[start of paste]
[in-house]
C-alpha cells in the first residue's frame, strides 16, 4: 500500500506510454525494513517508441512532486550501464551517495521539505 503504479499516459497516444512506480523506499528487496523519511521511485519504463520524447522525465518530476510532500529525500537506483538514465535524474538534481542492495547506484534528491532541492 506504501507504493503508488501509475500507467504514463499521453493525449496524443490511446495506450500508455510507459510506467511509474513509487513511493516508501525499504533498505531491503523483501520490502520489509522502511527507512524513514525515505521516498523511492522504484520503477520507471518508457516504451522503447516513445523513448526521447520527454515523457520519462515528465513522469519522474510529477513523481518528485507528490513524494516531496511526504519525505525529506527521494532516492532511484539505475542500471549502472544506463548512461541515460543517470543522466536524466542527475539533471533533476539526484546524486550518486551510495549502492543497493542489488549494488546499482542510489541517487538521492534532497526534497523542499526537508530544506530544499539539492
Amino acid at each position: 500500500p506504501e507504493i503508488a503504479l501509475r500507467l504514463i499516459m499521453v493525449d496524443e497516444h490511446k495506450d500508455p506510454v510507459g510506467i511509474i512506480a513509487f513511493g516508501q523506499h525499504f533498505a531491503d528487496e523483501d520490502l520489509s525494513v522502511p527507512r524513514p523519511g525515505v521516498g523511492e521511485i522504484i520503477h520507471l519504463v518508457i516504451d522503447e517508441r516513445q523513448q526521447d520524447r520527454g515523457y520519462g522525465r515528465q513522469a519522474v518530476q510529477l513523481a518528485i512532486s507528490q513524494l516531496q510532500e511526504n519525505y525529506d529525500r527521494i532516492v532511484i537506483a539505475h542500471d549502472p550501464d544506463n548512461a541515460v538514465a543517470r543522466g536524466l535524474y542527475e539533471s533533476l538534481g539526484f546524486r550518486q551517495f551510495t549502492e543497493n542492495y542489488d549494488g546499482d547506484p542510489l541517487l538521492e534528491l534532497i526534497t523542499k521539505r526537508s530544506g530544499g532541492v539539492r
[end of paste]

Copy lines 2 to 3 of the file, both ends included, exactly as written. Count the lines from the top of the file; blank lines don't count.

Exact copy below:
C-alpha cells in the first residue's frame, strides 16, 4: 500500500506510454525494513517508441512532486550501464551517495521539505 503504479499516459497516444512506480523506499528487496523519511521511485519504463520524447522525465518530476510532500529525500537506483538514465535524474538534481542492495547506484534528491532541492 506504501507504493503508488501509475500507467504514463499521453493525449496524443490511446495506450500508455510507459510506467511509474513509487513511493516508501525499504533498505531491503523483501520490502520489509522502511527507512524513514525515505521516498523511492522504484520503477520507471518508457516504451522503447516513445523513448526521447520527454515523457520519462515528465513522469519522474510529477513523481518528485507528490513524494516531496511526504519525505525529506527521494532516492532511484539505475542500471549502472544506463548512461541515460543517470543522466536524466542527475539533471533533476539526484546524486550518486551510495549502492543497493542489488549494488546499482542510489541517487538521492534532497526534497523542499526537508530544506530544499539539492
Amino acid at each position: 500500500p506504501e507504493i503508488a503504479l501509475r500507467l504514463i499516459m499521453v493525449d496524443e497516444h490511446k495506450d500508455p506510454v510507459g510506467i511509474i512506480a513509487f513511493g516508501q523506499h525499504f533498505a531491503d528487496e523483501d520490502l520489509s525494513v522502511p527507512r524513514p523519511g525515505v521516498g523511492e521511485i522504484i520503477h520507471l519504463v518508457i516504451d522503447e517508441r516513445q523513448q526521447d520524447r520527454g515523457y520519462g522525465r515528465q513522469a519522474v518530476q510529477l513523481a518528485i512532486s507528490q513524494l516531496q510532500e511526504n519525505y525529506d529525500r527521494i532516492v532511484i537506483a539505475h542500471d549502472p550501464d544506463n548512461a541515460v538514465a543517470r543522466g536524466l535524474y542527475e539533471s533533476l538534481g539526484f546524486r550518486q551517495f551510495t549502492e543497493n542492495y542489488d549494488g546499482d547506484p542510489l541517487l538521492e534528491l534532497i526534497t523542499k521539505r526537508s530544506g530544499g532541492v539539492r